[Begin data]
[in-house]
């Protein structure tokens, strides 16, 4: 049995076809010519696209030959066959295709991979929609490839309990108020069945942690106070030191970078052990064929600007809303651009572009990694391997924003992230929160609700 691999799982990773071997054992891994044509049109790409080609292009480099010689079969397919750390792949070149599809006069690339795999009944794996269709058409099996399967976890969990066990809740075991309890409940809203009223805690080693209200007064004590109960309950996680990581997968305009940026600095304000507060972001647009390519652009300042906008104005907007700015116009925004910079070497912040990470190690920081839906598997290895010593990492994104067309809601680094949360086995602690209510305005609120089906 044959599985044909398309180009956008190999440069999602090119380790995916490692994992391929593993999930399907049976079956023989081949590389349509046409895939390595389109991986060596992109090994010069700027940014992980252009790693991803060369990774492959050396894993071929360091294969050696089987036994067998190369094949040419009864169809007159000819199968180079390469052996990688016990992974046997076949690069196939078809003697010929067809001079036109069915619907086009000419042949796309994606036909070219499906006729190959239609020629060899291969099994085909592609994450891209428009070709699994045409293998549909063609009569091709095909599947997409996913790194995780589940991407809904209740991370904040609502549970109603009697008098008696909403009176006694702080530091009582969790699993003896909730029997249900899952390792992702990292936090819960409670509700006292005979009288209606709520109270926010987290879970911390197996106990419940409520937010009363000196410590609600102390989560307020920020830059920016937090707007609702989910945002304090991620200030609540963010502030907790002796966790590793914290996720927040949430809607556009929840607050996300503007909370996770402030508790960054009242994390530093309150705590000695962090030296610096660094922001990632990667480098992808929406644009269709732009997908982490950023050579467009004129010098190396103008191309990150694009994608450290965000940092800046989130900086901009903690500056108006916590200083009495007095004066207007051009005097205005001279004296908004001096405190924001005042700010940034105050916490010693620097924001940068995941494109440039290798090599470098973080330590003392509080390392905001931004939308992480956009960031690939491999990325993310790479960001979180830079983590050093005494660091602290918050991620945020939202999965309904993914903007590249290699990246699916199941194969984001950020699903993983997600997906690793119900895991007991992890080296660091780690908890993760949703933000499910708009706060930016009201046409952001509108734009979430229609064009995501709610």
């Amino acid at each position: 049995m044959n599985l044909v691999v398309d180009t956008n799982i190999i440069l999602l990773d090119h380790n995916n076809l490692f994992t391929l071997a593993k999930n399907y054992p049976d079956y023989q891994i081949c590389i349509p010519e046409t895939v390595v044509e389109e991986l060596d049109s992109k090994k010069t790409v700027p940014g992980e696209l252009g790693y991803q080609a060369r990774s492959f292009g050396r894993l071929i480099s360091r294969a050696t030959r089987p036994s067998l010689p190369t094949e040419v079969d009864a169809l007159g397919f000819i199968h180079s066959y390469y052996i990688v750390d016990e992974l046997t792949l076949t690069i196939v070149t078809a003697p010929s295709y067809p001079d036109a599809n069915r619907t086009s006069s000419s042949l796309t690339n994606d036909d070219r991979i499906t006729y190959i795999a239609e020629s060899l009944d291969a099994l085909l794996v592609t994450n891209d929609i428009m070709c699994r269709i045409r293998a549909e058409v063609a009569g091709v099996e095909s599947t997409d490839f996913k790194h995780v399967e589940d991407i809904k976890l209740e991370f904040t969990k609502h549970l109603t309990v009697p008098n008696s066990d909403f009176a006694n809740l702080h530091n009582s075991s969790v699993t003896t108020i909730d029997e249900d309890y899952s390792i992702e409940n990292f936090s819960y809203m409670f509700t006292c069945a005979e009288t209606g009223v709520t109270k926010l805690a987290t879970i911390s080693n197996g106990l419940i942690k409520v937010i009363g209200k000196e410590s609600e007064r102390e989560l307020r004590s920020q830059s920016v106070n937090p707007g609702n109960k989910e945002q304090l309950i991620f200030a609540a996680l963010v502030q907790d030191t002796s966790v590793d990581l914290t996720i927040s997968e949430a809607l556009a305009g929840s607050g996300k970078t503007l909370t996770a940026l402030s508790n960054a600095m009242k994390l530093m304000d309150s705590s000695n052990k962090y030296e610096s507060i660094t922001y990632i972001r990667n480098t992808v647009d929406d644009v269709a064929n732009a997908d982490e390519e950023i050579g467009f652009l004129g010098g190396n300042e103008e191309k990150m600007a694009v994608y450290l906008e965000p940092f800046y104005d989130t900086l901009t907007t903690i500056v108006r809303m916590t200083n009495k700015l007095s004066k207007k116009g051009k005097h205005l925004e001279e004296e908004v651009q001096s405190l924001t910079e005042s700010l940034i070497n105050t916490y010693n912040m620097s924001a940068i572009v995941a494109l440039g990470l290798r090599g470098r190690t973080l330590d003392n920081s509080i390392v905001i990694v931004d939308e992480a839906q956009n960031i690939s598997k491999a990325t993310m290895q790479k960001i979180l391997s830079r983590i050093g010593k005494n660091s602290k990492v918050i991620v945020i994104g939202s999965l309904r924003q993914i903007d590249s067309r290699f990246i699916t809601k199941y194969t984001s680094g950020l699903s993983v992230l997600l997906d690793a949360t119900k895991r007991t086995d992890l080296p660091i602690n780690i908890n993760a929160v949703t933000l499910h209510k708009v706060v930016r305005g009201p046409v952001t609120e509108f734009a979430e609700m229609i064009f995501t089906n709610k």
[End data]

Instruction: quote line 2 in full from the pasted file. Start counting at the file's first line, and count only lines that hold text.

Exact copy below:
């Protein structure tokens, strides 16, 4: 049995076809010519696209030959066959295709991979929609490839309990108020069945942690106070030191970078052990064929600007809303651009572009990694391997924003992230929160609700 691999799982990773071997054992891994044509049109790409080609292009480099010689079969397919750390792949070149599809006069690339795999009944794996269709058409099996399967976890969990066990809740075991309890409940809203009223805690080693209200007064004590109960309950996680990581997968305009940026600095304000507060972001647009390519652009300042906008104005907007700015116009925004910079070497912040990470190690920081839906598997290895010593990492994104067309809601680094949360086995602690209510305005609120089906 044959599985044909398309180009956008190999440069999602090119380790995916490692994992391929593993999930399907049976079956023989081949590389349509046409895939390595389109991986060596992109090994010069700027940014992980252009790693991803060369990774492959050396894993071929360091294969050696089987036994067998190369094949040419009864169809007159000819199968180079390469052996990688016990992974046997076949690069196939078809003697010929067809001079036109069915619907086009000419042949796309994606036909070219499906006729190959239609020629060899291969099994085909592609994450891209428009070709699994045409293998549909063609009569091709095909599947997409996913790194995780589940991407809904209740991370904040609502549970109603009697008098008696909403009176006694702080530091009582969790699993003896909730029997249900899952390792992702990292936090819960409670509700006292005979009288209606709520109270926010987290879970911390197996106990419940409520937010009363000196410590609600102390989560307020920020830059920016937090707007609702989910945002304090991620200030609540963010502030907790002796966790590793914290996720927040949430809607556009929840607050996300503007909370996770402030508790960054009242994390530093309150705590000695962090030296610096660094922001990632990667480098992808929406644009269709732009997908982490950023050579467009004129010098190396103008191309990150694009994608450290965000940092800046989130900086901009903690500056108006916590200083009495007095004066207007051009005097205005001279004296908004001096405190924001005042700010940034105050916490010693620097924001940068995941494109440039290798090599470098973080330590003392509080390392905001931004939308992480956009960031690939491999990325993310790479960001979180830079983590050093005494660091602290918050991620945020939202999965309904993914903007590249290699990246699916199941194969984001950020699903993983997600997906690793119900895991007991992890080296660091780690908890993760949703933000499910708009706060930016009201046409952001509108734009979430229609064009995501709610």